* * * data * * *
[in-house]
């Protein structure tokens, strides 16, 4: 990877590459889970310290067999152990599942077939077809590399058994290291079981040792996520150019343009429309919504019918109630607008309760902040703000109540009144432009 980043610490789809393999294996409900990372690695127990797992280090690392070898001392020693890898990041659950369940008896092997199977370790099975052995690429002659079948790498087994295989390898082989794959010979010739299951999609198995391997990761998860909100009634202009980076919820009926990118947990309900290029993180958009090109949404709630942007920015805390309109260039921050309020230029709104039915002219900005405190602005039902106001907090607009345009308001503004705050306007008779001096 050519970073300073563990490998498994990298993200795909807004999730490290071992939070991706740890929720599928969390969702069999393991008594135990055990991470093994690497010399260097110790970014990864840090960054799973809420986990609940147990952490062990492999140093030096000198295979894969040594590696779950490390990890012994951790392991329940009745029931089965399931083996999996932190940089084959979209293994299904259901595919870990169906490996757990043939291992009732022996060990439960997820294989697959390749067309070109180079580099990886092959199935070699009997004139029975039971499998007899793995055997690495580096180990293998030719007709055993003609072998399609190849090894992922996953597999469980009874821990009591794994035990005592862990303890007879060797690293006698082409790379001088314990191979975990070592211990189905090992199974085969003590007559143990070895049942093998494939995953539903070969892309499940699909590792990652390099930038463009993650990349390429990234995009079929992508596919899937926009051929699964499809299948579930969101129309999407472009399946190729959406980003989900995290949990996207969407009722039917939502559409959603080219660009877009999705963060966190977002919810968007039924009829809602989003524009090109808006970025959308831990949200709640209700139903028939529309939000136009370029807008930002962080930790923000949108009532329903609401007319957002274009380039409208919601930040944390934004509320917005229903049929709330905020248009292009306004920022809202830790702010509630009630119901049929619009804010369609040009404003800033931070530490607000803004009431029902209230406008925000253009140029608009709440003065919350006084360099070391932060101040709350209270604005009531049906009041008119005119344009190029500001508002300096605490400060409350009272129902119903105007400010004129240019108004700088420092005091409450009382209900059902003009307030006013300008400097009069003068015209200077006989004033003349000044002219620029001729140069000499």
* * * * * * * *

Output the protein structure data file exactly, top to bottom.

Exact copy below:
[in-house]
């Protein structure tokens, strides 16, 4: 990877590459889970310290067999152990599942077939077809590399058994290291079981040792996520150019343009429309919504019918109630607008309760902040703000109540009144432009 980043610490789809393999294996409900990372690695127990797992280090690392070898001392020693890898990041659950369940008896092997199977370790099975052995690429002659079948790498087994295989390898082989794959010979010739299951999609198995391997990761998860909100009634202009980076919820009926990118947990309900290029993180958009090109949404709630942007920015805390309109260039921050309020230029709104039915002219900005405190602005039902106001907090607009345009308001503004705050306007008779001096 050519970073300073563990490998498994990298993200795909807004999730490290071992939070991706740890929720599928969390969702069999393991008594135990055990991470093994690497010399260097110790970014990864840090960054799973809420986990609940147990952490062990492999140093030096000198295979894969040594590696779950490390990890012994951790392991329940009745029931089965399931083996999996932190940089084959979209293994299904259901595919870990169906490996757990043939291992009732022996060990439960997820294989697959390749067309070109180079580099990886092959199935070699009997004139029975039971499998007899793995055997690495580096180990293998030719007709055993003609072998399609190849090894992922996953597999469980009874821990009591794994035990005592862990303890007879060797690293006698082409790379001088314990191979975990070592211990189905090992199974085969003590007559143990070895049942093998494939995953539903070969892309499940699909590792990652390099930038463009993650990349390429990234995009079929992508596919899937926009051929699964499809299948579930969101129309999407472009399946190729959406980003989900995290949990996207969407009722039917939502559409959603080219660009877009999705963060966190977002919810968007039924009829809602989003524009090109808006970025959308831990949200709640209700139903028939529309939000136009370029807008930002962080930790923000949108009532329903609401007319957002274009380039409208919601930040944390934004509320917005229903049929709330905020248009292009306004920022809202830790702010509630009630119901049929619009804010369609040009404003800033931070530490607000803004009431029902209230406008925000253009140029608009709440003065919350006084360099070391932060101040709350209270604005009531049906009041008119005119344009190029500001508002300096605490400060409350009272129902119903105007400010004129240019108004700088420092005091409450009382209900059902003009307030006013300008400097009069003068015209200077006989004033003349000044002219620029001729140069000499």